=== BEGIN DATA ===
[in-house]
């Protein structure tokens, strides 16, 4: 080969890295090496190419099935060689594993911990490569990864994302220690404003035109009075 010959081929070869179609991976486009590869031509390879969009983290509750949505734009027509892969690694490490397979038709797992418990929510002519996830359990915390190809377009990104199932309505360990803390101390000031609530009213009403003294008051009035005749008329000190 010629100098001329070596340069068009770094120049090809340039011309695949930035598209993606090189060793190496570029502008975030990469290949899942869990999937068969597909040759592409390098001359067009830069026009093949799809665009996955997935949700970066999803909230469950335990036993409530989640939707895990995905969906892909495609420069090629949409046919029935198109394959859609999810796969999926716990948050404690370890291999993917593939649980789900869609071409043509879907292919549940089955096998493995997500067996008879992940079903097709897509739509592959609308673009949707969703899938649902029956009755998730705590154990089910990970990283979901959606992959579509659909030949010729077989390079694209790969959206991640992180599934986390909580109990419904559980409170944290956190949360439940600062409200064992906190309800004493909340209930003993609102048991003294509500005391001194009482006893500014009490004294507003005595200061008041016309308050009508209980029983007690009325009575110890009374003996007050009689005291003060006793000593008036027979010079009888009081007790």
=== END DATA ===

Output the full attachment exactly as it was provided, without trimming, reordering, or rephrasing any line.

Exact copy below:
[in-house]
């Protein structure tokens, strides 16, 4: 080969890295090496190419099935060689594993911990490569990864994302220690404003035109009075 010959081929070869179609991976486009590869031509390879969009983290509750949505734009027509892969690694490490397979038709797992418990929510002519996830359990915390190809377009990104199932309505360990803390101390000031609530009213009403003294008051009035005749008329000190 010629100098001329070596340069068009770094120049090809340039011309695949930035598209993606090189060793190496570029502008975030990469290949899942869990999937068969597909040759592409390098001359067009830069026009093949799809665009996955997935949700970066999803909230469950335990036993409530989640939707895990995905969906892909495609420069090629949409046919029935198109394959859609999810796969999926716990948050404690370890291999993917593939649980789900869609071409043509879907292919549940089955096998493995997500067996008879992940079903097709897509739509592959609308673009949707969703899938649902029956009755998730705590154990089910990970990283979901959606992959579509659909030949010729077989390079694209790969959206991640992180599934986390909580109990419904559980409170944290956190949360439940600062409200064992906190309800004493909340209930003993609102048991003294509500005391001194009482006893500014009490004294507003005595200061008041016309308050009508209980029983007690009325009575110890009374003996007050009689005291003060006793000593008036027979010079009888009081007790």